Another month, a day late following the Resistanz weekend, and it’s time for another ten tracks. Yet again more had to be cut or held over, one of these days I’ll post another catchup to push the rest of this awesome stuff out to my readers.
Track of the Month
Limited Behaviour EP
This really is something of a comeback list this month. The CD version of the EP was something of a surprise to find it appear at the Resistanz merch tables, and I’m glad I shelled out the (somewhat steep, frankly) £10 for a four-track EP. Ok, so the quasi-dubstep remix of Don’t Need The City is kinda forgettable, but the three new tracks are all examples of exactly why Sasha Klein’s project was so loved in the first place. Pride of place on the EP goes to the lead track, though, this emotional club belter that has one of those amazing hooks that was being sung along by most of the crowd on Sunday night by the time it came around a second time. (Note: the Soundcloud playlist includes another track from the EP, Former Me)
LOVE AND PEACE AND SYMPATHY
The long-rumoured comeback is finally actually happening – they play The Water Rats tomorrow night (Thursday), and new album LOVE AND PEACE AND SYMPATHY is out in June – and it has been heralded by this monstrous, nine minute epic that nods back to their greatest moments. A glowering, drawn-out build of stalking guitars and ominous organs finally break like a thunderstorm, and this track is no doubt going to sound absolutely fantastic live.
Doomy, industrial-tinged metal, this is ugly, brutal music that sounds awesome really loud. That they are labelmates of the one-man noise machine Author & Punisher is no great surprise – it would appear that Seventh Rule have found themselves a niche where extreme metal and industrial technology cross over. The whole album – all six, long tracks of it – is crushingly heavy, both in riff and in tone, kinda like Neurosis if they stripped away all the introspection and pushed the hatred and fury to eleven. Pick of the tracks, though, is the jaw-dropping opener, which has the unstoppable momentum of a very large bulldozer.
Everything Is Under Control
Babes In Consumerland
The ever-sardonic SNOG return, with frankly their poppiest, catchiest song in a long while, but otherwise, most things are broadly “as they were”. The music riffs on something else that I can’t quite put my finger on, the lyrics drip with sarcasm (and scan as wonderfully badly as Richey Edwards’ lyrics used to), and there is that usual hatred of capitalism involved, of course. What has changed, apparently, is that the band is now an all-female three-piece, with David Thrussell now Dee Thrussell, and having recently completed the process to become a transgender woman.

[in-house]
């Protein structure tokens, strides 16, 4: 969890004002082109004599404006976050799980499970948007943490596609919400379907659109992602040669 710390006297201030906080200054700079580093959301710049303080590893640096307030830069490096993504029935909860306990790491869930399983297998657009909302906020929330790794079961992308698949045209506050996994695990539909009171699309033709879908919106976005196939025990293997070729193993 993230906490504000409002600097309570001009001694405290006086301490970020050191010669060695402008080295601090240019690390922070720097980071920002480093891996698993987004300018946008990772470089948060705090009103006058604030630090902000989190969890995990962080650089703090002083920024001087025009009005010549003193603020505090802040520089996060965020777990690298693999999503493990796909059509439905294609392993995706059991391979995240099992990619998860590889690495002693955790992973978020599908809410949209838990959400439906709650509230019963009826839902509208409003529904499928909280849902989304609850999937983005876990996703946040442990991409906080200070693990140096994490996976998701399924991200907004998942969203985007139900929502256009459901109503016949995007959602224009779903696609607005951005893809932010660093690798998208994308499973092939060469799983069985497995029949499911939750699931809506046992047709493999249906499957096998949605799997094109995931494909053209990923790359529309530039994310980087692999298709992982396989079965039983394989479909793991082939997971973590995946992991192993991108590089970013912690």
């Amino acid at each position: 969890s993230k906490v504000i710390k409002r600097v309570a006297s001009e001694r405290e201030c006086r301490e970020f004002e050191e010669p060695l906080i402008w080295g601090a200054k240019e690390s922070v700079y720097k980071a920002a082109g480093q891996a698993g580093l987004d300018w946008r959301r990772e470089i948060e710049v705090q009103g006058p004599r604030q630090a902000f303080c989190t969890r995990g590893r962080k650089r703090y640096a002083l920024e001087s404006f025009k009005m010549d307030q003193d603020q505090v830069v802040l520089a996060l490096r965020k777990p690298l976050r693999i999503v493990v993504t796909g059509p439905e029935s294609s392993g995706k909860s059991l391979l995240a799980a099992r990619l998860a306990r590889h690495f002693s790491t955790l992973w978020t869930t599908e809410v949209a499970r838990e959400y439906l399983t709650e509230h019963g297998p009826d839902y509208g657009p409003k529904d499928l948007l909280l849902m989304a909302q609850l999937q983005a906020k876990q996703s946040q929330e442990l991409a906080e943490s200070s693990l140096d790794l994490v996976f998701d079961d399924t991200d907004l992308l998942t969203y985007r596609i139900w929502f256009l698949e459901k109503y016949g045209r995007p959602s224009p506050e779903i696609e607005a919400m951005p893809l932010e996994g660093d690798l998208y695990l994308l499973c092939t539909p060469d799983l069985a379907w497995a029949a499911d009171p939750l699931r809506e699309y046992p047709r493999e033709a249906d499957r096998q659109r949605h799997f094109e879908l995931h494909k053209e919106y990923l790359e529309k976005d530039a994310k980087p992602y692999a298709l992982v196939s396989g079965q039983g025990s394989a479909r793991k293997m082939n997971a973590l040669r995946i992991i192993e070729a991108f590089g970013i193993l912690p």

For Generations to Come
It’s been a while since the best EBM-revival act in the scene were around, but their new album proves that they are still ploughing the same furrow, and it sounds pretty damned good to me. They still sound an awful lot like Nitzer Ebb, particularly, in the vocals, but with dancefloor attacks as good as this who’s complaining?
To The Capsules
The first song to be released from their forthcoming new album, this track has been played in recent live sets, and is clear that there is a burning, furious anger that still courses through the veins of this band. A slower, heavily rap-influenced metal track, like all the best Senser material it leaves the vocals high up in the mix to ensure the message is heard, without affecting the powerful crunch of the music.
Flesh is Heir
It’s been some years, but industrial-black-metal hate purveyors The Amenta are back, and their corner of Australia is clearly a really fucking hateful place. Musically not a lot has changed here, either, going on this track at least. Vicious, electronically-assisted blastbeats, dry-as-hell howls of vocals, and squalling riffage. Good to have them back.
The Devil Put Dinosaurs Here
Talking of comebacks, the return of AiC post-Layne Staley was an unexpected joy. And on the evidence of this track from the forthcoming follow-up, it looks like that astonishing purple patch post-reunion is going to continue. A sludgy, slow, filthy grind, it is instantly recognisable as the work of the band, and is made even better by the soaring harmonies that make up the chorus. Fingers crossed for more live shows, eh?
Anyway, back to a new artist – to me, anyway. Talked up by a number of my North-American based friends, having picked up the album I can see why. Signed to Basic Unit Productions (Daniel Myer of Haujobb’s label), this perhaps is a pointer to how high quality a release this is. Gorgeously produced, complex electro-industrial with a pop edge that reminds me of genCAB in it’s fusion of the two, what is even more interesting is the sheer variety of styles that the rest of the album rushes headlong into (see also the video for Voices on the Youtube playlist).
Finally, a brutal reminder of straight-up, rhythmic noise nastiness from Shane Saw’s project W.A.S.T.E., whose material over time has become a little more cerebral at points, rather than the beat-driven carnage of the first album. So recent songs appearing online – including this and Are We Just Animals – that hark back to those times are definitely welcome from me. This track starts slowly, before a hulking beat kicks the door through and carries off the furniture.